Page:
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Posts by foodpump

I think, personally, if a cookbook gives ingredients in only volume measurents, it' s not worth buying. A good book will have measurements in metric weight and perhaps imperial weight, like the books from C.I.A. For Chefs, and especially bakers, Imperial measuments are as stupid as fried cardboard: 1) half and quarter ounces are not very accurate, espcially with spices or leaveners 2)multiplying or halving a recipie is much more difficult But the most important reason...
I dunno.... Problem diagnosed, yes absolutely. But problem solved? Who do you report to? How do you cover your butt? Mr. Glacier you are in a "situation". If you report you suspicions AND findings to head office, how long before they take action?
All hypothesis aside, who would eat a greasy, limp fry cooked in 100c oil? Who would actually pay money for a black (oxodised)potato? If we didn't want crispy fries, then we wouldn't have them. This is why we have cooking methods like deep frying, grilling, and roasting. The surface of the food is just as important as the interior. Caramelisation not only provides colour, but great flavour as well. Which tastes better and why?: A well baked loaf of bread, or a...
[quote name="dcarch" url="/t/8650 You can achieve only 212F boiling potatoes. So if you boil, bake and deep fry potatoes all at 212F, the interior of the potatoes will be about the same taste and texture, but there will be slight difference because baking potatoes at 212F will take much longer to heat up the potatoes. As I said, timing changes food also, and that is 1/2 of the reason for SV. dcarch [/quote] Maybe hypothetically, but have you ever deep fried at 100...
Is there any "law" that says the grilled item HAS to be 3/4" thick? I If you pound the meat items thinner, they will obviously cook faster, and can be griiled to order. Just a thought.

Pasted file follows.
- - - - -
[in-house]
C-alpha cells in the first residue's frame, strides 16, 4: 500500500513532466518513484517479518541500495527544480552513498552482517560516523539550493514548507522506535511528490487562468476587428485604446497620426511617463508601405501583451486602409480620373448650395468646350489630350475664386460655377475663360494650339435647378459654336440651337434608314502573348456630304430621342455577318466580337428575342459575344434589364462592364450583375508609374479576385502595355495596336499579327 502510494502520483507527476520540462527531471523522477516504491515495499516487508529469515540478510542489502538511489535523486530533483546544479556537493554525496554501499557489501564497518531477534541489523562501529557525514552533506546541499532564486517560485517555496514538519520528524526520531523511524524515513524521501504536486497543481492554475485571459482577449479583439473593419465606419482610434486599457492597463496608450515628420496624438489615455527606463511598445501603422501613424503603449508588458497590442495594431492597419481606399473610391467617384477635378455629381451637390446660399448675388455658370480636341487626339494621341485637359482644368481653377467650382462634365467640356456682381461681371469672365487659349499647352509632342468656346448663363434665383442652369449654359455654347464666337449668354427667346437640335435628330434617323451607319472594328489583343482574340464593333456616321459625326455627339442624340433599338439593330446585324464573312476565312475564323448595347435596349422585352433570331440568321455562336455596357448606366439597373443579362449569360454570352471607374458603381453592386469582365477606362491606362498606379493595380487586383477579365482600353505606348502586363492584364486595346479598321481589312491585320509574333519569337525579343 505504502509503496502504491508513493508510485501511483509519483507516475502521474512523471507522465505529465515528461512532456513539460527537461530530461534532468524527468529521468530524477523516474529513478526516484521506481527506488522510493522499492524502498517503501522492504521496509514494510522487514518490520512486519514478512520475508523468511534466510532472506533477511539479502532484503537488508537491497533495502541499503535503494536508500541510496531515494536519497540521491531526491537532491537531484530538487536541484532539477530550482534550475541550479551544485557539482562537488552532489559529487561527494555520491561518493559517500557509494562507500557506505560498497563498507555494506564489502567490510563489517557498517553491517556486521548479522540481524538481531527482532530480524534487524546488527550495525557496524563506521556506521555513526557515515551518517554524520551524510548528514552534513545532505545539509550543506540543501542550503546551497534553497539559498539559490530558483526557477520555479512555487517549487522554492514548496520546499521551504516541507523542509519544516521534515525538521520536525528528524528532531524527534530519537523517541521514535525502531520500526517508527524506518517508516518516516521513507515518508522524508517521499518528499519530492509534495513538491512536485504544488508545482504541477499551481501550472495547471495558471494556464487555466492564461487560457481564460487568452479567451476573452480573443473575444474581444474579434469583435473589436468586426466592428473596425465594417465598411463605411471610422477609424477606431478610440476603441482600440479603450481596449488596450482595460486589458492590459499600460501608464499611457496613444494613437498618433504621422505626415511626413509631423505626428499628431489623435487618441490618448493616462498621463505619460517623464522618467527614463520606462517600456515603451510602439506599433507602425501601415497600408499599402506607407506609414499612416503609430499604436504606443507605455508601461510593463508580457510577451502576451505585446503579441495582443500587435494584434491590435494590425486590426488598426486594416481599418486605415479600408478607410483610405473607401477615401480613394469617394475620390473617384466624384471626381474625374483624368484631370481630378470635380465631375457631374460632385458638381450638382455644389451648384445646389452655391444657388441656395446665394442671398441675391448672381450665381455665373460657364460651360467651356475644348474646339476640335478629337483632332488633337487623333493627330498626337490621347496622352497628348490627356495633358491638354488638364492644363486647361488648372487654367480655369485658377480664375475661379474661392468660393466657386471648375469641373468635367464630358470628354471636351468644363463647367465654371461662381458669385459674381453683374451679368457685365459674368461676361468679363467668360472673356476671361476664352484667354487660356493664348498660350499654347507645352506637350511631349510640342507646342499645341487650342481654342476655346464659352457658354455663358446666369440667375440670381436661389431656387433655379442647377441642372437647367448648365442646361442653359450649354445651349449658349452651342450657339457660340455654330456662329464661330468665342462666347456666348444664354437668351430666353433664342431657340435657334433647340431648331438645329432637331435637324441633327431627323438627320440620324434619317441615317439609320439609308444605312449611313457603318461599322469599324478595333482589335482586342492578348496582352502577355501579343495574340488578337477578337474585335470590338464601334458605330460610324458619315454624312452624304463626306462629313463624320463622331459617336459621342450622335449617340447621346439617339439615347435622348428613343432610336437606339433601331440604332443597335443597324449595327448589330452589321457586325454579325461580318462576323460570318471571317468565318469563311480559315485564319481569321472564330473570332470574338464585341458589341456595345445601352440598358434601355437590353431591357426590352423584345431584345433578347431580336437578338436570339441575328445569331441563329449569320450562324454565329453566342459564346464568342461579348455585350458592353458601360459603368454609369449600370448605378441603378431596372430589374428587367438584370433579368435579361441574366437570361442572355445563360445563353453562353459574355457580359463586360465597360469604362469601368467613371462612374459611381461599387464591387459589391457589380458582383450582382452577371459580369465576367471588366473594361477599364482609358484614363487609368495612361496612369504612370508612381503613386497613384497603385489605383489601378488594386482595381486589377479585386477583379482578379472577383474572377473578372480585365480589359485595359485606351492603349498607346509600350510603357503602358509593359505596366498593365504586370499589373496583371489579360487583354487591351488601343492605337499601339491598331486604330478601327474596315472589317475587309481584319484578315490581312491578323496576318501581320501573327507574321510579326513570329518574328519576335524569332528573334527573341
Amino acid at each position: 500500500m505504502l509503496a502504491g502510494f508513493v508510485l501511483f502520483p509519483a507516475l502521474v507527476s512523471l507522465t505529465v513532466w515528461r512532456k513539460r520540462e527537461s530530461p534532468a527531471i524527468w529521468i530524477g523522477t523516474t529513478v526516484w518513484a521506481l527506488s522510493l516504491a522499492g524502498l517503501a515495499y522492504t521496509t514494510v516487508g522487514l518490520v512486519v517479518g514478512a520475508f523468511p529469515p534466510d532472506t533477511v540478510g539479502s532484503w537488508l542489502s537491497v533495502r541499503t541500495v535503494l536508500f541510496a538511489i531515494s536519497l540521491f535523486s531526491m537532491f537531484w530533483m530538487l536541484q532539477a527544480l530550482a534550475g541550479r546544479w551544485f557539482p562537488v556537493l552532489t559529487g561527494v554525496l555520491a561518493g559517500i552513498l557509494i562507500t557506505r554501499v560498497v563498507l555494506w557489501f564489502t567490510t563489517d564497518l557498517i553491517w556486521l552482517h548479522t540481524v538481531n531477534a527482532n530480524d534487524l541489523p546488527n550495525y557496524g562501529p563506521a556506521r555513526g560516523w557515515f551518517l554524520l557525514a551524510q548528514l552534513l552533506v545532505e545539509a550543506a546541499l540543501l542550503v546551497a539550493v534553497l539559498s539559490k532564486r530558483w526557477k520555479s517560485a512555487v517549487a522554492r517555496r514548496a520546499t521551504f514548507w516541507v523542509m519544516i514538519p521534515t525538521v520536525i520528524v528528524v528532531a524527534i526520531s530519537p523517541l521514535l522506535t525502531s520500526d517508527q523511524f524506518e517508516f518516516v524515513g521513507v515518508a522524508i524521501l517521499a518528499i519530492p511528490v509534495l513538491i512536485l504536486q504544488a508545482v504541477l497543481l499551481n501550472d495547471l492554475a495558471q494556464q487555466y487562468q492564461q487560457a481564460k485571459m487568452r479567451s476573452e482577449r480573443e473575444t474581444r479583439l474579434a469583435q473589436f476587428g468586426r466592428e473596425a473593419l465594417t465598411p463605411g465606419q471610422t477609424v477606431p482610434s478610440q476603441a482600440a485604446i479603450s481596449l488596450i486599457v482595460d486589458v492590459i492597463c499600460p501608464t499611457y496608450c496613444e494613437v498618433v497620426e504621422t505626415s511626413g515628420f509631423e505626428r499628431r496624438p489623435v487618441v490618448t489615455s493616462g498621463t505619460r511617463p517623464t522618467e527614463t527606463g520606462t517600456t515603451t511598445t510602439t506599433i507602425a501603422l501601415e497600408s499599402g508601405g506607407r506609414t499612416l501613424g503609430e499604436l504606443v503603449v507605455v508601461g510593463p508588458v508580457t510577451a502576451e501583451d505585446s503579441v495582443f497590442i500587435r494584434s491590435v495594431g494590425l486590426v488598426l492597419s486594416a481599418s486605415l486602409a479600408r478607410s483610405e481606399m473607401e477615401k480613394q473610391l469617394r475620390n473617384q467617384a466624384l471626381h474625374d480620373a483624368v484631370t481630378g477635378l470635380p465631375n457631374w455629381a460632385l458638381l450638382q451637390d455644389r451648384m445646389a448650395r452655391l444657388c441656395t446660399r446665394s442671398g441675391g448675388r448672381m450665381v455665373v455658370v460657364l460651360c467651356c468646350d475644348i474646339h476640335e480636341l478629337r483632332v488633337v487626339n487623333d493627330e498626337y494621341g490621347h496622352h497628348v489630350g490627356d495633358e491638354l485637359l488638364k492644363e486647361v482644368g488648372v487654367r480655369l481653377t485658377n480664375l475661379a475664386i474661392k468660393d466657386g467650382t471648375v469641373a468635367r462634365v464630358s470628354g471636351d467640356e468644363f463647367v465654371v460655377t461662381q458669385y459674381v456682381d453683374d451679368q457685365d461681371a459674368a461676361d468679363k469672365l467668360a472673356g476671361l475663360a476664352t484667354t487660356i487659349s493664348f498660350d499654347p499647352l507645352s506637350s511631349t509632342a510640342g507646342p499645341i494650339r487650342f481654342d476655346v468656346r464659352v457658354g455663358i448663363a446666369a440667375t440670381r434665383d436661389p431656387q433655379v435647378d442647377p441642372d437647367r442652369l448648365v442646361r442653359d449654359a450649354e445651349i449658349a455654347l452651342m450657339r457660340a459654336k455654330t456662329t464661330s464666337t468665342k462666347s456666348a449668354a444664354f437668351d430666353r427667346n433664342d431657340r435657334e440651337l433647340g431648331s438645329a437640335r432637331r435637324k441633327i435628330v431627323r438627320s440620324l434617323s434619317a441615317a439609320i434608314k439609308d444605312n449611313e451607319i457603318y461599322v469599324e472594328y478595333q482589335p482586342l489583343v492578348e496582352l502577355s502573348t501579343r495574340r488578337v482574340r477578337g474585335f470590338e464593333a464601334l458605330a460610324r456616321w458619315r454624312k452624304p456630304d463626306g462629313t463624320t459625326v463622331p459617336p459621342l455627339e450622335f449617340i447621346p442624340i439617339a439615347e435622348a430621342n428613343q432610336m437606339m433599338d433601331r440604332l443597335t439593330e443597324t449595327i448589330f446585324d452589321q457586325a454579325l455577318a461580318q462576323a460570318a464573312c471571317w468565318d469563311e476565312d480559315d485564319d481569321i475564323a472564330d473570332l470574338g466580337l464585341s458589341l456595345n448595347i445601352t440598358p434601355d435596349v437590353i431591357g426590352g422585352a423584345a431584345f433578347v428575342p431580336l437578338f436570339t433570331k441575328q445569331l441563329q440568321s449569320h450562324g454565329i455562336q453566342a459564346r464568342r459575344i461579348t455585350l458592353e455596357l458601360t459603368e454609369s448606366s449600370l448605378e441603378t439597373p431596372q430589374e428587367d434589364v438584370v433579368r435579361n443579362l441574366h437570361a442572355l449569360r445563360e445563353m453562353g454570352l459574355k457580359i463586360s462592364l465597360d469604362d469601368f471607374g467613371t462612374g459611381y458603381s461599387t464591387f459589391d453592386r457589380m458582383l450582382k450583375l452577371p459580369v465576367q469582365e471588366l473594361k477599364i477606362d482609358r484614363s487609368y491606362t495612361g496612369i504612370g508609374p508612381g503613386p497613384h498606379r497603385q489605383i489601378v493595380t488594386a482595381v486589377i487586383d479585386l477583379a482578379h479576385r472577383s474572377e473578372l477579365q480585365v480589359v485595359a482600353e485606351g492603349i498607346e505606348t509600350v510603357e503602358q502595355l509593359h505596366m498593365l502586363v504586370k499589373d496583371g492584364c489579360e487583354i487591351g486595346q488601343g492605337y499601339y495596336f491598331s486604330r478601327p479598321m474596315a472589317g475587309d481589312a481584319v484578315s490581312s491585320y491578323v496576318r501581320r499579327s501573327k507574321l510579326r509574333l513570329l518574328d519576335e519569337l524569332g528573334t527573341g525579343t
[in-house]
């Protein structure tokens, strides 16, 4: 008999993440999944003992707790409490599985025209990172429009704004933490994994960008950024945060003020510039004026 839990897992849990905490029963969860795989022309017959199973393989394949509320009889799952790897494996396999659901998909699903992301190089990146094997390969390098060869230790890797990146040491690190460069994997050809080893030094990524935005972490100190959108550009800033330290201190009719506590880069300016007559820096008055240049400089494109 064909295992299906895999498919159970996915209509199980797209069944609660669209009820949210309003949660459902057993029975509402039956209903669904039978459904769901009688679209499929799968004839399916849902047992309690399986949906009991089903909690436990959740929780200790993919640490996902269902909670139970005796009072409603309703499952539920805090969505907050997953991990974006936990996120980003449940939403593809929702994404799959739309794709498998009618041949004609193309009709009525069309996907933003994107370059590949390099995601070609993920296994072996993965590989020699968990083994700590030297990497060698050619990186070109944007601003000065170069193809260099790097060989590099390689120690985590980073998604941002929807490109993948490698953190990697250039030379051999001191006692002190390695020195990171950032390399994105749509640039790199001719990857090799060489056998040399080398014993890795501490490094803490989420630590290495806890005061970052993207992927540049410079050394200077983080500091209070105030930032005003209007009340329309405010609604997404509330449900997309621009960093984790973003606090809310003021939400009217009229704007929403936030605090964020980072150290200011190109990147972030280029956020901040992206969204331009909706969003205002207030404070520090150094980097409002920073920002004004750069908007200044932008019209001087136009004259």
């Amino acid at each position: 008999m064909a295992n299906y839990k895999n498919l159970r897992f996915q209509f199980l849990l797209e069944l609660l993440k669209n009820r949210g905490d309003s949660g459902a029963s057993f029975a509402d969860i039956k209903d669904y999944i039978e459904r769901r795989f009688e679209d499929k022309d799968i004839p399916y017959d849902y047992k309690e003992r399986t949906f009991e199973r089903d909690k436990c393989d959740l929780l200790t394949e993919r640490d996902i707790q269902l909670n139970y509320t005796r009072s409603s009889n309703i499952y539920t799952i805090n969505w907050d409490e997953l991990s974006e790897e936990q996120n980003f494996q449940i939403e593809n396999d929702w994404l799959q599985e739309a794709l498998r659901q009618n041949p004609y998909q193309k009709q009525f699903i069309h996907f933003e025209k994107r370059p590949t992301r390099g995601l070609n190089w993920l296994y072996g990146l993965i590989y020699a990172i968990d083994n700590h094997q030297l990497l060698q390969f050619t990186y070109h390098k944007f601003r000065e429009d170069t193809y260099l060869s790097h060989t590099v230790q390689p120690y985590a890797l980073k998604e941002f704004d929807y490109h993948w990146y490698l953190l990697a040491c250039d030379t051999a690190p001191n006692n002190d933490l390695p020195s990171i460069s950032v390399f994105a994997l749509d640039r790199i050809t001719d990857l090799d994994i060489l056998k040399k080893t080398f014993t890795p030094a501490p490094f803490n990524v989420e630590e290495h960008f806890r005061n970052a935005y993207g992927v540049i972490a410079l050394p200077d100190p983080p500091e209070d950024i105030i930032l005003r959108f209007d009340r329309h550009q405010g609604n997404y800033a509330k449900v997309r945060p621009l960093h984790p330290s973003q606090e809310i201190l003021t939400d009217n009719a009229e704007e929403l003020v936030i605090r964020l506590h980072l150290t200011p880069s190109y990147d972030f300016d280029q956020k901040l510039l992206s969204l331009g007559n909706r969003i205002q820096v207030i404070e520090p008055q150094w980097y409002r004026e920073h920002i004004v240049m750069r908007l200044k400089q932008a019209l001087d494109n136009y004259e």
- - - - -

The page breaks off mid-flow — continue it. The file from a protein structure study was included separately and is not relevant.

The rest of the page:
Do you really think that the chosen cooking method has no effect on food?Take, for example the lowly potato...Is there a difference in texture between a:boiled potatobaked potatodeep fried potato
Look, there a finite amount of ways heat is applied to food--in other words, cooking methods. You have dry heat cooking methods--radient, convection, etc, and you have moist heat cooking methods, where heat is transferred to the food item through steam, oil, or water. There are however infinite methods of combining cooking methods. Thus, s.v. 's method of how heat is applied is poaching--a cooking method; or boiling, another cooking method, in the rare cases of when...
Look, if you want to exceed 85c in a waterbath, then its not poaching anymore.The fact that most of the cooking done a'la sous vide under 85 c has convinced me that it is poaching, albeit in a bag with the air sucked out of it. When you go above 85c it's simmering or boiling in a plastic bag with the air sucked out of it. S. V. Is just a technique--a good one, but a technique, not a cooking method. And boilin, simmering poaching, steaming, baking, roasting, deep...
Are we forgetting our temps?Boiling can obviously be only at 100 c, simmering below that, typically at 95 c, and poaching --as I have said before under 85 c, typically between 65 - 85 c.
Precisely.And that, --maintaining the temperature throughout the cooking process, is the definition of poaching.Of course, many Chefs have poached in butter or oil, have for quite some time now.
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